Board of Governors approves $240 tuition increase
July 10, 2015
Harrisburg, Pa. - Students at Slippery Rock University and the 13 other Pennsylvania State System of Higher Education universities will see a modest tuition increase for the 2015-16 academic year. The Board of Governors at its quarterly meeting July 9 approved raising tuition $240 while pledging to continue to seek additional state funding to support the universities' operations.
The 14 State System universities have made more than $270 million in combined budget cuts over the last decade, and would need to make about $30 million in additional cuts next year if state funding is not increased. The System has not received a funding increase from the state in seven years and currently is receiving the same level of funding it did in 1997-98 - 17 years ago.
"Even with the modest tuition increase we approved today, the universities still would need to make significant budget cuts without any increased funding from the state again next year," said Board of Governors Chairman Guido Pichini. "We will continue to talk with the Governor and the Legislature to seek their support on behalf of our students and their families."
The last time state funding to the System was increased was in 2007-08. Since then, the System's appropriation has been cut three times, including by 18 percent in 2011-12. The System has received the same amount of funding from the state for the last four years.
The Board of Governors voted to set tuition for next year without a state budget in place, at least in part because of the large deficits the universities face. Without a tuition increase, and without an increase in state support, the universities would need to cut their budgets by a combined $66.8 million this year.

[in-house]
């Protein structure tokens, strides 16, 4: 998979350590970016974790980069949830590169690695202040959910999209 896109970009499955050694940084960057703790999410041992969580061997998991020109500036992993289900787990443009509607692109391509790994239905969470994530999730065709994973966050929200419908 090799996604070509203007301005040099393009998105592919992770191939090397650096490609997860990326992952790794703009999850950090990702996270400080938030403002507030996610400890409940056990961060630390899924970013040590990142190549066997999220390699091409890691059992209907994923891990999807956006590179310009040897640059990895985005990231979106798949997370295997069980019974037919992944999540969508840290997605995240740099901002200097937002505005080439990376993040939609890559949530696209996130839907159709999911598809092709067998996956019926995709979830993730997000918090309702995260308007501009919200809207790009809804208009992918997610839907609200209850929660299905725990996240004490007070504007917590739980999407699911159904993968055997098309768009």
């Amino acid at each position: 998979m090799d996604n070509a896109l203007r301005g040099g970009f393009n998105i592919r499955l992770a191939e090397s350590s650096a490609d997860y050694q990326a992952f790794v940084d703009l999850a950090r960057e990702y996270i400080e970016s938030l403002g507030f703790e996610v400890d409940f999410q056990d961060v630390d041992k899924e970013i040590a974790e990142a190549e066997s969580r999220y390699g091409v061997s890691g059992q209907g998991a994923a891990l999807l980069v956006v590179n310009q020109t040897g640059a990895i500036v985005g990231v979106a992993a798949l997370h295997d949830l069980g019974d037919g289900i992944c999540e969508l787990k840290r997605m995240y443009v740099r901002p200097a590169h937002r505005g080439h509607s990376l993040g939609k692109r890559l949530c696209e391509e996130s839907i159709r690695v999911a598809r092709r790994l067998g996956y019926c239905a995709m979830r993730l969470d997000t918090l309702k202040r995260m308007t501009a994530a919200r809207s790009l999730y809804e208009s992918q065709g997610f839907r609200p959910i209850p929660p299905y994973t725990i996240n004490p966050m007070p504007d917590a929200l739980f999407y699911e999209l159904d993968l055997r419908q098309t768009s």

The action taken by the Board July 9 sets next year's base full-time tuition rate for Pennsylvania residents - who comprise about 90 percent of all State System students - at $7,060. Even with the increase, the State System universities will remain the lowest-cost option among all four-year colleges and universities in the state.
The tuition increase will provide about half of the additional funds the universities need to balance their budgets. Significant cost increases are expected this year in several areas, including healthcare and pension contributions, over which the universities essentially have no control. Although most of the universities also are expecting their enrollments to declines slightly, as the number of high school graduates in the state continues to drop, which will result in reduced revenue, Slippery Rock University is expecting a slight increase in enrollment, particularly among graduate students.
"Our university leadership, especially our presidents, should be commended for everything they have done to control costs and to continue to ensure their institutions are providing a high-quality, high-value education to students," Pichini said. "It is essential the state continues its investment in the State System, and increase that investment for the benefit not just of our students, but the entire Commonwealth."
Full-time, nonresident tuition will range from about $7,413 to $17,650.
"The education our universities provide continues to represent a tremendous value," said State System Chancellor Frank Brogan. "The quality of programming remains high, and the array of academic programs that is offered is continually being enhanced and redesigned to meet the needs of employers across Pennsylvania and the nation."
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